WASHINGTON -- New England's 12 senators asked congressional leaders to extend regional milk price controls that are due to expire this week until Congress can turn its attention to major farm legislation, probably next year.
"At a time when the very economic fabric of our nation is being assaulted, we must give security wherever possible to our constituents and our consumers," the 12 senators, led by Democrat Christopher Dodd of Connecticut and Republican Olympia Snowe of Maine, said in a letter released Friday.
Sen. Herb Kohl, D-Wis., a vocal opponent of the Northeast Dairy Compact, criticized the request's timing -- a week after deadly terrorist attacks on the World Trade Center and Pentagon.
"This is clearly not the time to engage in a divisive regional debate, and not the time to extend policies that pit one region of our country against another," said Kohl.
The compact, which sets a minimum price that farmers in the six New England states must be paid for raw milk, is set to expire Sept. 30 unless Congress agrees to extend it.
Some dairy producers want Congress to expand the regional controls to include most of the Northeast and create a similar price-fixing scheme in the South for milk.
But farmers in Minnesota, Wisconsin, Idaho and other major dairy states have strongly opposed the system, arguing that it encourages overproduction and would drive milk prices down nationwide.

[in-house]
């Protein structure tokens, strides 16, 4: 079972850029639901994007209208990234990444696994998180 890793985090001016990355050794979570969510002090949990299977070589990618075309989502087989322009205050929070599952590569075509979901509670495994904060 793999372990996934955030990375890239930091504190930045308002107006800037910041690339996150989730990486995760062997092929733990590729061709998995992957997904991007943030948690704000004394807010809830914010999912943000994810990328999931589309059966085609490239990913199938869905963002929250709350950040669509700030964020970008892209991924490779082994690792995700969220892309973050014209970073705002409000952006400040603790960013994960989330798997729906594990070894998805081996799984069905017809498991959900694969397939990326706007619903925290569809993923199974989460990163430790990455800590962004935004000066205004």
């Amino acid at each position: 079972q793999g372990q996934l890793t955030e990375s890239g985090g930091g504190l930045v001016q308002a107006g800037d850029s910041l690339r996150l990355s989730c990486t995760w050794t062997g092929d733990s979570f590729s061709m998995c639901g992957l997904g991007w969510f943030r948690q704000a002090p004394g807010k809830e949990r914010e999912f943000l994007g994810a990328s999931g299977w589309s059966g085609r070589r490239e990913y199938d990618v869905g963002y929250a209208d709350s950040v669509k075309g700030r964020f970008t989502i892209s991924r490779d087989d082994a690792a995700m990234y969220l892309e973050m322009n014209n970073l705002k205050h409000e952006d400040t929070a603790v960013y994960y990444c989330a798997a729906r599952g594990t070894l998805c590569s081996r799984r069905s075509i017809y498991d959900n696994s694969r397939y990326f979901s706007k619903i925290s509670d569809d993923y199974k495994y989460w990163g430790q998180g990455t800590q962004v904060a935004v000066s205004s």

The New Englanders argued that the compact has provided a critical safety net for farmers by maintaining stable milk prices, and consumers in the area have been willing to pay more for milk.
"The additional money is going directly to the dairy farmer, helping to preserve a way of life in New England and helping to preserve dwindling farmland and open spaces," they wrote to Senate Majority Leader Tom Daschle, D-S.D., Minority Leader Trent Lott, R-Miss., Appropriations Chairman Robert Byrd, D-W.Va., and Sen. Ted Stevens of Alaska, the top Republican on appropriations.
Specifically, the lawmakers asked that the extension be added to any of the spending bills that Congress must approve by Sept. 30, the last day of the fiscal year, to keep the government running. Congress could further consider dairy policy as part of the 2002 farm bill, which like other routine legislation has been put off while Congress deals with the aftermath of terrorist strikes.
Kohl said the upcoming expiration date should be seen as an opportunity to start discussing national dairy policy.
A report released last week by Congress' investigatory arm, the General Accounting Office, found that the compact boosted New England's farm income without significantly harming producers in other major dairy states. However, it also said the price-setting system has had little impact on the decline of farms in the Northeast.
New England farmers have earned an extra $146 million since 1997 because of the price controls, according to the commission that runs the compact.
But the GAO said farmers likely would have received some of that money anyway, because milk processors often pay more than price supports require, depending on market conditions.
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